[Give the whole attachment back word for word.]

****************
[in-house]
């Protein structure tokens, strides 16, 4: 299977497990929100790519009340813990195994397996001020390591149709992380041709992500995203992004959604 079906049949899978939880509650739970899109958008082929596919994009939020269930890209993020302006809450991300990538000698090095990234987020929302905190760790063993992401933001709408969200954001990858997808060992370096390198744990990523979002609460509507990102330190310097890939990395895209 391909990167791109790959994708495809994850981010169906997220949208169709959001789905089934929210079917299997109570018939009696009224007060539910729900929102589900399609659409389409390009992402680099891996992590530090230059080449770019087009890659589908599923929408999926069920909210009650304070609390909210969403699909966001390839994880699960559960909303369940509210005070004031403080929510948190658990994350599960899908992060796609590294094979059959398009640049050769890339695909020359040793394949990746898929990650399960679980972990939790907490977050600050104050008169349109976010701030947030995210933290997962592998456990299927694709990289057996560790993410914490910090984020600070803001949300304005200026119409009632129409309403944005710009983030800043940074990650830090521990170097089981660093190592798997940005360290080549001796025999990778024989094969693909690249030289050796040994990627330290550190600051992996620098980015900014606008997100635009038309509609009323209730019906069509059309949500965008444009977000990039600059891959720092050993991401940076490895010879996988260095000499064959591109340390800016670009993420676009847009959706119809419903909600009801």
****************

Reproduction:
[in-house]
């Protein structure tokens, strides 16, 4: 299977497990929100790519009340813990195994397996001020390591149709992380041709992500995203992004959604 079906049949899978939880509650739970899109958008082929596919994009939020269930890209993020302006809450991300990538000698090095990234987020929302905190760790063993992401933001709408969200954001990858997808060992370096390198744990990523979002609460509507990102330190310097890939990395895209 391909990167791109790959994708495809994850981010169906997220949208169709959001789905089934929210079917299997109570018939009696009224007060539910729900929102589900399609659409389409390009992402680099891996992590530090230059080449770019087009890659589908599923929408999926069920909210009650304070609390909210969403699909966001390839994880699960559960909303369940509210005070004031403080929510948190658990994350599960899908992060796609590294094979059959398009640049050769890339695909020359040793394949990746898929990650399960679980972990939790907490977050600050104050008169349109976010701030947030995210933290997962592998456990299927694709990289057996560790993410914490910090984020600070803001949300304005200026119409009632129409309403944005710009983030800043940074990650830090521990170097089981660093190592798997940005360290080549001796025999990778024989094969693909690249030289050796040994990627330290550190600051992996620098980015900014606008997100635009038309509609009323209730019906069509059309949500965008444009977000990039600059891959720092050993991401940076490895010879996988260095000499064959591109340390800016670009993420676009847009959706119809419903909600009801």